Imagine that you are running your business and life is good – you have a loyal client base, sales have been increasing steadily for years, and you are supporting your family with your dream business. (For those employed: Imagine after years of hard work, late nights, and climbing the corporate ladder, you now have the title and salary that most people only dream about.) Now…imagine what would happen if one car accident changes your ability to do the physical and mental requirements needed to run your business and perform your job. If you could no longer work, what would happen to your financial future? Have you created the best system of financial tools, including disability insurance, to protect and minimize the financial impact of becoming disabled?
When making decisions about insurance needs and coverage, many of us don’t question the need for health and dental insurance. We understand the need to get sufficient coverage based on our personal health history, risk tolerance, and medical bills showing total cost versus patient out-of-pocket cost. However, one type of insurance that isn’t as well understood is disability insurance. If you become disabled due to an injury, illness, or accident and are unable to go to work, disability insurance provides income replacement. If you are a small business owner, purchasing a private disability policy is extremely important to cover overhead expenses and living expenses in the event that you become so disabled that you can’t run your business. If you play a key role in the day-to-day duties of operating your business and generating income, one accident leaving you disabled can have a significant impact on both your business and personal finances. On the other hand, if you are employed, many companies provide short-term and long-term disability insurance at no charge. This may sound like a great perk, but almost everyone needs to purchase a private policy for additional coverage as they may be surprised to find out the following three factors:
#1 – Not Enough Income
If you receive disability insurance through your employer, you are likely only covered at 60% of your current income. Given that many people live paycheck to paycheck, getting only 60% of current pay (which may be taxed) would not cover the bills! Furthermore, how many of you would leave your current employer and take a job that only pays 60% of your income?? If you can’t support your current lifestyle and family on anything less than your current income, then you need to purchase additional coverage through a private policy.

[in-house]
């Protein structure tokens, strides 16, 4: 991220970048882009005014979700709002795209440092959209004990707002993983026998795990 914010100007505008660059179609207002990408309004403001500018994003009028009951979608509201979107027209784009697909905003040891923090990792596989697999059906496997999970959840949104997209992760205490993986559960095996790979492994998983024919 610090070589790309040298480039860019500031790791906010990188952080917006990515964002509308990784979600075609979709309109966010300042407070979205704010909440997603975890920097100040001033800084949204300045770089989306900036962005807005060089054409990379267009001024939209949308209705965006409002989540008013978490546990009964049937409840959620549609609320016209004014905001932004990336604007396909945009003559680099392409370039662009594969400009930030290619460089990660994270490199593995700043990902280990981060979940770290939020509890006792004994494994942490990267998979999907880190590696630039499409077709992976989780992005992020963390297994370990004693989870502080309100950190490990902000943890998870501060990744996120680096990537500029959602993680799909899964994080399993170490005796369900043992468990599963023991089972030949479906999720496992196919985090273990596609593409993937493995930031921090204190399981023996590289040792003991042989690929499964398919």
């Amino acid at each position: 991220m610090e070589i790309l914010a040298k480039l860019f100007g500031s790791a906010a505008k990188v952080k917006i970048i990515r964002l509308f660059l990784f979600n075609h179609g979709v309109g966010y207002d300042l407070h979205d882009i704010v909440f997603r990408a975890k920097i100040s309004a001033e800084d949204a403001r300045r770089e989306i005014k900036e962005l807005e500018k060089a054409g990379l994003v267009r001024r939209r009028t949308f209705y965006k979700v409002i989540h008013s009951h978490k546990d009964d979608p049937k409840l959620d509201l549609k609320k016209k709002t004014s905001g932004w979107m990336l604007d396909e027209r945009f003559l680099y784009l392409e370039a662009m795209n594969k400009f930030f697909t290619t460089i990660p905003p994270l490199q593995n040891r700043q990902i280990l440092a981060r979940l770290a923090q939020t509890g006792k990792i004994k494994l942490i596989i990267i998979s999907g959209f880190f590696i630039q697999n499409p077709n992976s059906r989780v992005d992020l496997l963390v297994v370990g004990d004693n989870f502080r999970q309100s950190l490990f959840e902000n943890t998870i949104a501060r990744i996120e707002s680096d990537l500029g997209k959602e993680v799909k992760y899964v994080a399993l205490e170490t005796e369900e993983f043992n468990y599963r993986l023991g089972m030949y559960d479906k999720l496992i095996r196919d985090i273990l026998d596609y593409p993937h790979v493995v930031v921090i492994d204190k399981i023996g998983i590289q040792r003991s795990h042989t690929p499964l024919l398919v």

#2 – Benefit is Taxed
If your employer covers the insurance but doesn’t tax you on the value of the premium, any benefit that you receive would be taxed. What’s wrong with that? This means that you would get less than 60% of your current income, if your benefits are taxable.
#3 – Any Occupation Rule
This was a huge eye-opener for me when I learned that most disability insurance policies offered by employers apply the any occupation rule. What does this mean? If you have a highly specialized career and work as a dentist, lawyer, CPA, etc. it does not matter that you are disabled and could no longer work that type of job. As long as you could work at any job, such as a Walmart greeter, fast food worker, or mall security guard, you would not quality as being disabled to continue benefits!?! Therefore, your lifestyle would have to be drastically reduced or you could risk going bankrupt if your new income did not cover your basic expenses.
Small business owners may put off buying disability insurance because they can’t afford it, are healthy, and believe that they can always find work in some capacity. Employees may be making the same mistake that I did when I worked in corporate and think that they have sufficient disability coverage through work. I would have loved to have been given detailed examples and graphs that explained the timing and gaps in short-term and long-term coverage as provided by fee-only certified financial planner fiduciary, Jon Luskin, in his personal financial planning blog post “Personal Finance – Why You Need an Emergency Fund.”
I want to share a few real-life examples where people didn’t account for accidents and illness, and didn’t have sufficient coverage:
- Employee who was not allowed to lift over 60 lbs – Jon Luskin, a fee-only certified financial planner fiduciary at the independent firm Define Financial, shared that he knew an employee, let’s call him Sam, who had disability insurance from his employer but did not have a private policy. Sam needed surgery and took time off from work. His employer paid him while he was recovering from surgery, but when his doctor wrote a note stating that he was healthy and could go back to work, as long as he didn’t lift anything over 60 lbs, his workplace benefit stopped. The bad news is that Sam’s job requires him to lift over 60 lbs, so he actually couldn’t go back to work. Now, he is not working and NOT receiving income replacement. If he had bought a private insurance policy with an own occupation definition, he would still receive benefits because he couldn’t do his current occupation.